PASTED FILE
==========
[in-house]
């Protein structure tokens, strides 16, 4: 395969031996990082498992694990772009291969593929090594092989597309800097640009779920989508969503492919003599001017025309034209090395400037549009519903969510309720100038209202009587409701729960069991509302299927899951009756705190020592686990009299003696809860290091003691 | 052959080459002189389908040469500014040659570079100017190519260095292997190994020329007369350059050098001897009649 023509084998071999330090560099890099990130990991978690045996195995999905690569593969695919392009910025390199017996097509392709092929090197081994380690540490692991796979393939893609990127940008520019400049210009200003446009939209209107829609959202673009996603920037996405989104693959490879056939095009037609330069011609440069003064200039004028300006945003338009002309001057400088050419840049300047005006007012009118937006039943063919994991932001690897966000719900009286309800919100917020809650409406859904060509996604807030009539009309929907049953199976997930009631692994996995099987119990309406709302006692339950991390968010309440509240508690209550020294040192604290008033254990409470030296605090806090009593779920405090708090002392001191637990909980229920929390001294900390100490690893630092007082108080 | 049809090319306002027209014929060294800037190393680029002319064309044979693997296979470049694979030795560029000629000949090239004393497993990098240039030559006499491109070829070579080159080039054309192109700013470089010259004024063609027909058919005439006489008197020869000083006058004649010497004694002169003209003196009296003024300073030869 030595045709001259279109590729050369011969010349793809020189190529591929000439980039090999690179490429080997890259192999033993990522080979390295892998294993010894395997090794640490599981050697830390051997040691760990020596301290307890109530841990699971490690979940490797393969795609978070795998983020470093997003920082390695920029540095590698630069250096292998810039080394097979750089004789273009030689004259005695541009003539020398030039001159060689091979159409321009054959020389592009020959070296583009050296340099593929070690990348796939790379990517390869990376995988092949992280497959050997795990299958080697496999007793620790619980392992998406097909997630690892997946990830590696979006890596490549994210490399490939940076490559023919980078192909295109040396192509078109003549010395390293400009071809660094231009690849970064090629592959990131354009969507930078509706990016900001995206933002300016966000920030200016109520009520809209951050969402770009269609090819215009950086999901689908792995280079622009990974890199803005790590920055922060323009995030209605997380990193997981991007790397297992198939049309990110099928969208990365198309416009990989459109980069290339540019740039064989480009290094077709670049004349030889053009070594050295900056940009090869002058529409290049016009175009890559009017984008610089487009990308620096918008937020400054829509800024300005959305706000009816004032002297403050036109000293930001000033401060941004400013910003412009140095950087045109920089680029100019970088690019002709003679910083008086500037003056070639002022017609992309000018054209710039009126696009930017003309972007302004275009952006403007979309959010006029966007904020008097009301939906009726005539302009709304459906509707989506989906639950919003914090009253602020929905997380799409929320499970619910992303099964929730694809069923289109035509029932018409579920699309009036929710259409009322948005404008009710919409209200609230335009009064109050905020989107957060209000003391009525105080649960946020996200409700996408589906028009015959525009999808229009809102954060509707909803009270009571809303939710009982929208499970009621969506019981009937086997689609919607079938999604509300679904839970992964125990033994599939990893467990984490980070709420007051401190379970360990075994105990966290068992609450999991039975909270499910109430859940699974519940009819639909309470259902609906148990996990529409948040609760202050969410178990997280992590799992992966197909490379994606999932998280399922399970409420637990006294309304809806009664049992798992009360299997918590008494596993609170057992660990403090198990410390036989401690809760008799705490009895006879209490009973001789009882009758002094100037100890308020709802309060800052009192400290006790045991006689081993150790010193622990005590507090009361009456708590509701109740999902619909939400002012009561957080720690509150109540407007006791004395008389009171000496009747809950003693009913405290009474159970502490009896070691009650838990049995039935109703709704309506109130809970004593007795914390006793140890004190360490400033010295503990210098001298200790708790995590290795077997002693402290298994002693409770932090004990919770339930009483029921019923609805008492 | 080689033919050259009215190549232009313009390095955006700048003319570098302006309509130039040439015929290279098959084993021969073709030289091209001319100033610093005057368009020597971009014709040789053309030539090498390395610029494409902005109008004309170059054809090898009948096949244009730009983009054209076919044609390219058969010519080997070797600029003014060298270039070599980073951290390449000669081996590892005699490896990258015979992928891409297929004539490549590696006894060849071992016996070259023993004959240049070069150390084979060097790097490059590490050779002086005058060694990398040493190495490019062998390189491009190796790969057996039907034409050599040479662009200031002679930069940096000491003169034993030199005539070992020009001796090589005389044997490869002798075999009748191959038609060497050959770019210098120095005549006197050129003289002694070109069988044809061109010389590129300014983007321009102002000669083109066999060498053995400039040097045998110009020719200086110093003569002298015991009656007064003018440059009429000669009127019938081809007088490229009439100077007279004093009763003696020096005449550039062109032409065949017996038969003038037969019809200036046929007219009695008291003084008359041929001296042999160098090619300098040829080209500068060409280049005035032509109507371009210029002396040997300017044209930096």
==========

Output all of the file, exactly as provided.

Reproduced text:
[in-house]
């Protein structure tokens, strides 16, 4: 395969031996990082498992694990772009291969593929090594092989597309800097640009779920989508969503492919003599001017025309034209090395400037549009519903969510309720100038209202009587409701729960069991509302299927899951009756705190020592686990009299003696809860290091003691 | 052959080459002189389908040469500014040659570079100017190519260095292997190994020329007369350059050098001897009649 023509084998071999330090560099890099990130990991978690045996195995999905690569593969695919392009910025390199017996097509392709092929090197081994380690540490692991796979393939893609990127940008520019400049210009200003446009939209209107829609959202673009996603920037996405989104693959490879056939095009037609330069011609440069003064200039004028300006945003338009002309001057400088050419840049300047005006007012009118937006039943063919994991932001690897966000719900009286309800919100917020809650409406859904060509996604807030009539009309929907049953199976997930009631692994996995099987119990309406709302006692339950991390968010309440509240508690209550020294040192604290008033254990409470030296605090806090009593779920405090708090002392001191637990909980229920929390001294900390100490690893630092007082108080 | 049809090319306002027209014929060294800037190393680029002319064309044979693997296979470049694979030795560029000629000949090239004393497993990098240039030559006499491109070829070579080159080039054309192109700013470089010259004024063609027909058919005439006489008197020869000083006058004649010497004694002169003209003196009296003024300073030869 030595045709001259279109590729050369011969010349793809020189190529591929000439980039090999690179490429080997890259192999033993990522080979390295892998294993010894395997090794640490599981050697830390051997040691760990020596301290307890109530841990699971490690979940490797393969795609978070795998983020470093997003920082390695920029540095590698630069250096292998810039080394097979750089004789273009030689004259005695541009003539020398030039001159060689091979159409321009054959020389592009020959070296583009050296340099593929070690990348796939790379990517390869990376995988092949992280497959050997795990299958080697496999007793620790619980392992998406097909997630690892997946990830590696979006890596490549994210490399490939940076490559023919980078192909295109040396192509078109003549010395390293400009071809660094231009690849970064090629592959990131354009969507930078509706990016900001995206933002300016966000920030200016109520009520809209951050969402770009269609090819215009950086999901689908792995280079622009990974890199803005790590920055922060323009995030209605997380990193997981991007790397297992198939049309990110099928969208990365198309416009990989459109980069290339540019740039064989480009290094077709670049004349030889053009070594050295900056940009090869002058529409290049016009175009890559009017984008610089487009990308620096918008937020400054829509800024300005959305706000009816004032002297403050036109000293930001000033401060941004400013910003412009140095950087045109920089680029100019970088690019002709003679910083008086500037003056070639002022017609992309000018054209710039009126696009930017003309972007302004275009952006403007979309959010006029966007904020008097009301939906009726005539302009709304459906509707989506989906639950919003914090009253602020929905997380799409929320499970619910992303099964929730694809069923289109035509029932018409579920699309009036929710259409009322948005404008009710919409209200609230335009009064109050905020989107957060209000003391009525105080649960946020996200409700996408589906028009015959525009999808229009809102954060509707909803009270009571809303939710009982929208499970009621969506019981009937086997689609919607079938999604509300679904839970992964125990033994599939990893467990984490980070709420007051401190379970360990075994105990966290068992609450999991039975909270499910109430859940699974519940009819639909309470259902609906148990996990529409948040609760202050969410178990997280992590799992992966197909490379994606999932998280399922399970409420637990006294309304809806009664049992798992009360299997918590008494596993609170057992660990403090198990410390036989401690809760008799705490009895006879209490009973001789009882009758002094100037100890308020709802309060800052009192400290006790045991006689081993150790010193622990005590507090009361009456708590509701109740999902619909939400002012009561957080720690509150109540407007006791004395008389009171000496009747809950003693009913405290009474159970502490009896070691009650838990049995039935109703709704309506109130809970004593007795914390006793140890004190360490400033010295503990210098001298200790708790995590290795077997002693402290298994002693409770932090004990919770339930009483029921019923609805008492 | 080689033919050259009215190549232009313009390095955006700048003319570098302006309509130039040439015929290279098959084993021969073709030289091209001319100033610093005057368009020597971009014709040789053309030539090498390395610029494409902005109008004309170059054809090898009948096949244009730009983009054209076919044609390219058969010519080997070797600029003014060298270039070599980073951290390449000669081996590892005699490896990258015979992928891409297929004539490549590696006894060849071992016996070259023993004959240049070069150390084979060097790097490059590490050779002086005058060694990398040493190495490019062998390189491009190796790969057996039907034409050599040479662009200031002679930069940096000491003169034993030199005539070992020009001796090589005389044997490869002798075999009748191959038609060497050959770019210098120095005549006197050129003289002694070109069988044809061109010389590129300014983007321009102002000669083109066999060498053995400039040097045998110009020719200086110093003569002298015991009656007064003018440059009429000669009127019938081809007088490229009439100077007279004093009763003696020096005449550039062109032409065949017996038969003038037969019809200036046929007219009695008291003084008359041929001296042999160098090619300098040829080209500068060409280049005035032509109507371009210029002396040997300017044209930096």